NICK COWDY / Residential Sales Consultant, Principal Agent

Key tips to remember:

  • Create safety zones around your house to act as a barrier against fire.
  • Plant low-flammability plant species around buildings.
  • Keep your lawn mown and well irrigated, your gutters and roof clear of debris, and choose low-flammability plants.
  • Make sure your driveway clearance is at least 4 metres wide and 4 metres high to allow access for emergency vehicles.
  • Check the wildfire risk regularly, and think about when you do particular activities to reduce the risk of an accidental fire.

Summer brings with it the beauty of warm weather, but also heightens the risk of wildfires, especially for rural properties. While certain areas are at a higher risk, there are effective measures you can implement to safeguard your home from the ravages of wildfires regardless of where you live. This guide delves into the concept of ‘safety zones’ and other crucial strategies to protect your property.

Safety zones are pivotal in wildfire defence. They are areas around your home where flammable materials are either removed or significantly reduced. This not only disrupts the continuity of materials that can feed a fire but also slows down its spread and lessens its intensity, thereby increasing the chances of your home surviving a wildfire unscathed.

Here’s how to effectively establish these zones:

Zone 1: Immediate Vicinity (0-10 Metres)

This zone is your first line of defence and requires the most attention.

  • Mow and water your lawns to keep the grass short and hydrated.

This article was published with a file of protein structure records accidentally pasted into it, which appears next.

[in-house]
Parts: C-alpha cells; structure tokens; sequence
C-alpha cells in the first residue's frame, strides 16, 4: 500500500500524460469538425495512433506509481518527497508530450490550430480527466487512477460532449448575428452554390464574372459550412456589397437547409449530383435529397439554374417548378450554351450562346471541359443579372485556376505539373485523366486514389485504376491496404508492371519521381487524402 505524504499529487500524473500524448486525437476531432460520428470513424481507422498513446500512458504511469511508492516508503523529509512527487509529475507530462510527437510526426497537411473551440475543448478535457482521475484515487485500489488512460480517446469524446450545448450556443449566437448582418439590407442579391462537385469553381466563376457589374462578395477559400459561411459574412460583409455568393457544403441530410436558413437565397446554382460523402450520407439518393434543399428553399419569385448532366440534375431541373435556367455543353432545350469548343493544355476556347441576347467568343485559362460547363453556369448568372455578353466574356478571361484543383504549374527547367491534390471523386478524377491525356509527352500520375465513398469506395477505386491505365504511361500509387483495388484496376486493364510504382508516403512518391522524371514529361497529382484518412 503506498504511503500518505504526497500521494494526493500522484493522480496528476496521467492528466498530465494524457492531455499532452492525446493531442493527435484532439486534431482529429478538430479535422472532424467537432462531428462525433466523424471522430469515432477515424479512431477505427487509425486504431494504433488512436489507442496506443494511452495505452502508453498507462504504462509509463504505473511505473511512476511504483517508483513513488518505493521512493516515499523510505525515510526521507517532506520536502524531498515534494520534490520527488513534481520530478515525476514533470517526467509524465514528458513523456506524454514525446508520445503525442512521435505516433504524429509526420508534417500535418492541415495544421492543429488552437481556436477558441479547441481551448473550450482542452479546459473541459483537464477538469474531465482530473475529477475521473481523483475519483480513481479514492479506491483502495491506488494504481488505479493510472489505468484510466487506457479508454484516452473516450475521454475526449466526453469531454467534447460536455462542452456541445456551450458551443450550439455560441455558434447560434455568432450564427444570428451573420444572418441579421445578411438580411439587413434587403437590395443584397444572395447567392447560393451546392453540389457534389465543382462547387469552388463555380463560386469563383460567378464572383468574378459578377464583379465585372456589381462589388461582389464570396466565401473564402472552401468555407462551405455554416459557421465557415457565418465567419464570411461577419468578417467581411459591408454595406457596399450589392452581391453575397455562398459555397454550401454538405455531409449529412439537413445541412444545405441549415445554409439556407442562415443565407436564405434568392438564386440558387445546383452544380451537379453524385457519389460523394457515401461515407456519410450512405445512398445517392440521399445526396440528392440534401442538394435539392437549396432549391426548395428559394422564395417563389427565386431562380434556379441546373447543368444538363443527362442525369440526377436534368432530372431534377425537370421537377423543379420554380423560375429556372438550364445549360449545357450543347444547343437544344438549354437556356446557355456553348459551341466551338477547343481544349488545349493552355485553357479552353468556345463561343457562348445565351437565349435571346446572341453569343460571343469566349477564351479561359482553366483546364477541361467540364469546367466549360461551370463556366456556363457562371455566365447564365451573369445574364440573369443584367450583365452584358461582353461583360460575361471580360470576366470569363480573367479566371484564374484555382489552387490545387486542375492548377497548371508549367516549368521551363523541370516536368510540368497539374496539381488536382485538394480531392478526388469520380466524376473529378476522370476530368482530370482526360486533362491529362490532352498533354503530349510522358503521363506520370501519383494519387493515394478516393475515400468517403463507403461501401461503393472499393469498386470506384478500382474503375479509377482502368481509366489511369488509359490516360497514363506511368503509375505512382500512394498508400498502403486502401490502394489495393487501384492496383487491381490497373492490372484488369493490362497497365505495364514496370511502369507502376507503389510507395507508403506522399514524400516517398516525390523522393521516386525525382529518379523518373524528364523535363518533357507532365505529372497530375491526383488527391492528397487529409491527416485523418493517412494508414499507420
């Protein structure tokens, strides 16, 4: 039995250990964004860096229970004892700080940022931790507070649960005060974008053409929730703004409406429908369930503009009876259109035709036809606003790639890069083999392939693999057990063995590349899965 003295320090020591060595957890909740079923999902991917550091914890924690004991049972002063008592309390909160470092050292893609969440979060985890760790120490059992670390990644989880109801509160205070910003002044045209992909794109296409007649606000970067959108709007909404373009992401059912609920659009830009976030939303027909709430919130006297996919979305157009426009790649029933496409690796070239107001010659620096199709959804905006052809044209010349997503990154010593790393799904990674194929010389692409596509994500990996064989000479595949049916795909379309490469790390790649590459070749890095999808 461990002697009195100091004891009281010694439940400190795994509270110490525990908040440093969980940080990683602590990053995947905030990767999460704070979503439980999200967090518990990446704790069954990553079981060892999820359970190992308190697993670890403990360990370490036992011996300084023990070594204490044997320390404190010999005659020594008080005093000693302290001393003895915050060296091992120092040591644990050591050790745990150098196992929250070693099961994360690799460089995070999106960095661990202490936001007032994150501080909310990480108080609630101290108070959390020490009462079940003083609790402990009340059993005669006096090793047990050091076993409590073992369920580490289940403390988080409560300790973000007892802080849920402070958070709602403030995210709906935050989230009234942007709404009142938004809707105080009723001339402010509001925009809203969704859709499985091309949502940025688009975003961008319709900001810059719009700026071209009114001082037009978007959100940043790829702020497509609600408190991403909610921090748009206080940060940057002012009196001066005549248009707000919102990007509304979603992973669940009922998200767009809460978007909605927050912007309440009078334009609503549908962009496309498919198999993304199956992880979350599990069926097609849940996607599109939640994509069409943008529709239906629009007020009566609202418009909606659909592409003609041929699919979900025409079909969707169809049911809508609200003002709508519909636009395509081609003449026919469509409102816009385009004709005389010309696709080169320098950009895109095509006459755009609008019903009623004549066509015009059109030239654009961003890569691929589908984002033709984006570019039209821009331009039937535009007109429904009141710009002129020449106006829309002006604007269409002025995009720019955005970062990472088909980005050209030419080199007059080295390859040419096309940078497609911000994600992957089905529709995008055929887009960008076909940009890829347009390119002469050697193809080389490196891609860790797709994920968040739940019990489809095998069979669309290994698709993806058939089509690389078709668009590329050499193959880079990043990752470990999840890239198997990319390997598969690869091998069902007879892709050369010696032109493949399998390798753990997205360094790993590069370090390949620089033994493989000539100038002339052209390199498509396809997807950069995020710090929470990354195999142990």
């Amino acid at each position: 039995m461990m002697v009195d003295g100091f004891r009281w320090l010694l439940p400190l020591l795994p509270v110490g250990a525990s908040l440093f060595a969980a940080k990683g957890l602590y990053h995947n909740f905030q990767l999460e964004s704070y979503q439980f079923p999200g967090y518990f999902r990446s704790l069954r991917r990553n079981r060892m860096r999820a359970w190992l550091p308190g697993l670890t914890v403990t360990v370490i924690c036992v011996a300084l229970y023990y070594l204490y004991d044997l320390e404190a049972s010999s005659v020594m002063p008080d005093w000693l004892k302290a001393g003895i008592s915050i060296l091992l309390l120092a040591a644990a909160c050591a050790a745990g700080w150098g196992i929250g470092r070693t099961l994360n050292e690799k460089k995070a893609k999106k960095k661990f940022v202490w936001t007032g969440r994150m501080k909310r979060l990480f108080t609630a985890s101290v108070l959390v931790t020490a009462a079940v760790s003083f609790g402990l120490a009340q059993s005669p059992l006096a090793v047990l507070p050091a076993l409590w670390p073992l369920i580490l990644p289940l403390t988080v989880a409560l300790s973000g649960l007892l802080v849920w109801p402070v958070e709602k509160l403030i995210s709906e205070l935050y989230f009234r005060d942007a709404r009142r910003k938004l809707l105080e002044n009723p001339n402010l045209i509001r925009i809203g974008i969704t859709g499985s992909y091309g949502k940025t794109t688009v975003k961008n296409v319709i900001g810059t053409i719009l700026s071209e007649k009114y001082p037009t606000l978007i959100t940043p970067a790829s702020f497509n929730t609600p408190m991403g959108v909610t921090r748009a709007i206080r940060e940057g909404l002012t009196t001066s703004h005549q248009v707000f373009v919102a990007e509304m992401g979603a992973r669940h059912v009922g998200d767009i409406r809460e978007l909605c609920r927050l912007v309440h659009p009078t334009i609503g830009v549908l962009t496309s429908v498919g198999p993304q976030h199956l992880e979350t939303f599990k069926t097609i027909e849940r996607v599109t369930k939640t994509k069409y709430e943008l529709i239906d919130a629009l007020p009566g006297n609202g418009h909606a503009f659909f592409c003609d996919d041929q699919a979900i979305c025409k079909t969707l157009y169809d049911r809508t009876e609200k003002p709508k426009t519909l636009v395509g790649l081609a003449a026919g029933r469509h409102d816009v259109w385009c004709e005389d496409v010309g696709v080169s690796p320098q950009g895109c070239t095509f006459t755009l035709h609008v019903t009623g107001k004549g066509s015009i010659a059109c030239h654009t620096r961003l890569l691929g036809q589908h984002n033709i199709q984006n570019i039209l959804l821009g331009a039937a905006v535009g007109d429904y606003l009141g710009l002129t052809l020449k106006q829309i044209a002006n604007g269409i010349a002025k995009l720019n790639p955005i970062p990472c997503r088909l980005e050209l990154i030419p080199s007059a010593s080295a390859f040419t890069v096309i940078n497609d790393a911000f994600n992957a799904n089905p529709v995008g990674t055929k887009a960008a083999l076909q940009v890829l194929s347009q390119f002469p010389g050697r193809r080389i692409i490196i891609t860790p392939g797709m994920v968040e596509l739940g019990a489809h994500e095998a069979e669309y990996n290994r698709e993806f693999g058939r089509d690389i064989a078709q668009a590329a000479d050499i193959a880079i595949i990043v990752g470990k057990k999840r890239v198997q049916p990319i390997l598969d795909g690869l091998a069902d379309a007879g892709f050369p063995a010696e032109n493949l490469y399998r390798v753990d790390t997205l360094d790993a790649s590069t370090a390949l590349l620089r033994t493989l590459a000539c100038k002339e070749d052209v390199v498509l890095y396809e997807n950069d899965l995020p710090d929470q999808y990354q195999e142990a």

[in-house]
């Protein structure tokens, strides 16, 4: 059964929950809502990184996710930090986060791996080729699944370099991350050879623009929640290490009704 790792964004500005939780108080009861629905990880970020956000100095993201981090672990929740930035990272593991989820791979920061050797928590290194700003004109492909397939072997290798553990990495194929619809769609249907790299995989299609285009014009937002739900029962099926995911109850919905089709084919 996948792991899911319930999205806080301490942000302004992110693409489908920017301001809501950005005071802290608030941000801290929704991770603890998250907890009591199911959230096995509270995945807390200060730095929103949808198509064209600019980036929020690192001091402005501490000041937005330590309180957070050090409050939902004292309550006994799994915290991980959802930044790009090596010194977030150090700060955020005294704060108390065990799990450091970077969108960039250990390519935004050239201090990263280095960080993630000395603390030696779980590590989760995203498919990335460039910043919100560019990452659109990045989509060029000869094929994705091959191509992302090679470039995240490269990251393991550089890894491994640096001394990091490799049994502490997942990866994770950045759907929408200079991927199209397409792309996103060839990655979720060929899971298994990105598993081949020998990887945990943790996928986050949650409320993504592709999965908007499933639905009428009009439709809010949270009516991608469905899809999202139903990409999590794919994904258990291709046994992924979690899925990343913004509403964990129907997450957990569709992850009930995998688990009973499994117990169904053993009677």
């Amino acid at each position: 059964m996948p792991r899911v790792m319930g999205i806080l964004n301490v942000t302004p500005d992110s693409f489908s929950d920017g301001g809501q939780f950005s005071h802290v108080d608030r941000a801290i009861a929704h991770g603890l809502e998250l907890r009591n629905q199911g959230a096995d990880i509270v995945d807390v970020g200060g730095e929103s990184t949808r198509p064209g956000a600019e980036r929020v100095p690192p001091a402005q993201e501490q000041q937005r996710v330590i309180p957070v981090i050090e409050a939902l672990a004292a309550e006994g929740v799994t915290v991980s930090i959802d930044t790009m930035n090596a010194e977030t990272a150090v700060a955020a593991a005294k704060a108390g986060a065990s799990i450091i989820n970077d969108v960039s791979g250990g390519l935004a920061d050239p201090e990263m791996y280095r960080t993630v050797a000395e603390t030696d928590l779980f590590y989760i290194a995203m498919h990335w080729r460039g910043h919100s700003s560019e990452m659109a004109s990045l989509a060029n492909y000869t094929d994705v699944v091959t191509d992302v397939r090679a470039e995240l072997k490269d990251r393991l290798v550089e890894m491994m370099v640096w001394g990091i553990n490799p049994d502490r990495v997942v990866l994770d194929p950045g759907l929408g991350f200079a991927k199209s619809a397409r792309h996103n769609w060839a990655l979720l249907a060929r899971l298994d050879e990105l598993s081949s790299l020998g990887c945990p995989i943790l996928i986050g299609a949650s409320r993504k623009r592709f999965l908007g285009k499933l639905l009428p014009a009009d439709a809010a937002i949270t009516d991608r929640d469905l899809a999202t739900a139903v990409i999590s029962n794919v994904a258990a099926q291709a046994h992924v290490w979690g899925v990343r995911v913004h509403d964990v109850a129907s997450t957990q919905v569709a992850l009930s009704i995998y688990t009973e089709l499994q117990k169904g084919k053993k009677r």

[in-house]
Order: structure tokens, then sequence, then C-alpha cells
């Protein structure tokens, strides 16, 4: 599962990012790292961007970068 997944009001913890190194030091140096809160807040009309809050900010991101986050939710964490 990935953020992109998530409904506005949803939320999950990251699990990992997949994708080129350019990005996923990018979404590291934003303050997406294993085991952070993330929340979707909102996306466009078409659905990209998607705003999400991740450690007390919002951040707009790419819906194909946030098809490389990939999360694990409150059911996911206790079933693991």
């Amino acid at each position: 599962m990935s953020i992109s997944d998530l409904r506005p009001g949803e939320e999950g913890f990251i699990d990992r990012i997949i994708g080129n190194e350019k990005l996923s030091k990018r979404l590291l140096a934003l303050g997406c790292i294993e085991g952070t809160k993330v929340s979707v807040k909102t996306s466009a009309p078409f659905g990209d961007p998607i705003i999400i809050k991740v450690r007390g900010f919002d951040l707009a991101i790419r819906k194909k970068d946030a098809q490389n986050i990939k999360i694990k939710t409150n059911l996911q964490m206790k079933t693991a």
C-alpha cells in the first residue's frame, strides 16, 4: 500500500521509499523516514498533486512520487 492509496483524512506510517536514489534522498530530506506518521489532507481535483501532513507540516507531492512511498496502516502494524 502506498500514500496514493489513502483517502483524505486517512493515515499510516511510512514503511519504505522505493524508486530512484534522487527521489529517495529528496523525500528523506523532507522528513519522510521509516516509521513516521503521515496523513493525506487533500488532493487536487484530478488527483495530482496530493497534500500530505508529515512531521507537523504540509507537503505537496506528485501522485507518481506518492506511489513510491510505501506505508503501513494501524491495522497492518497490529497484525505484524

• Regularly clean gutters and remove debris like leaves and twigs. These can be potential ignition points for flying embers.
  • Ensure this area is free of debris and other combustible materials.
  • Opt for low flammability plants. Their ability to resist catching fire can be a critical factor in preventing the spread of flames. A list of low-flammability plants can be found here.

Zone 2: Extended Area (10-30 Metres)

This zone serves as a secondary barrier and should be managed thus:

  • Decrease the number of trees and hedges, as they can accelerate the spread of fire. Ensure remaining trees do not touch each other.
  • Keep this area clear of fallen branches, leaves, and other debris.
  • Trim branches, particularly those near power lines or lower than 2 metres from the ground.

Embers, often overlooked, play a significant role in the spread of wildfires. These fiery fragments can travel long distances, igniting homes and other structures far from the main fire. By understanding the threat posed by embers and taking steps to mitigate their impact, you can significantly increase your home’s resilience against wildfires.

Things you can do to defend your home against embers are to use fire-resistant materials to block off areas under your home and deck, and fit vents with 3mm metal mesh, which can prevent embers from entering and igniting materials inside.

For those building new homes or undertaking renovations in fire-prone areas, selecting fire-resistant materials can make a significant difference. Materials like corrugated iron roofs, metal fences, and double-glazed windows can provide added protection against fire.

In wildfire defence, community effort matters. Engaging in discussions about fire safety with neighbours and local authorities can lead to better preparedness and coordinated efforts during a wildfire. This collective approach not only protects individual homes but also enhances the safety of the entire community.

Wildfires are a formidable force, but with careful planning and implementation of safety strategies, you can significantly bolster the defences of your home. From creating safety zones to being mindful of embers, each step plays a crucial role in protecting your most valuable asset. Remember, the key to effective wildfire defence lies in preparation and proactive measures. Stay vigilant, stay prepared, and ensure that your home remains a safe sanctuary against the unpredictable nature of wildfires.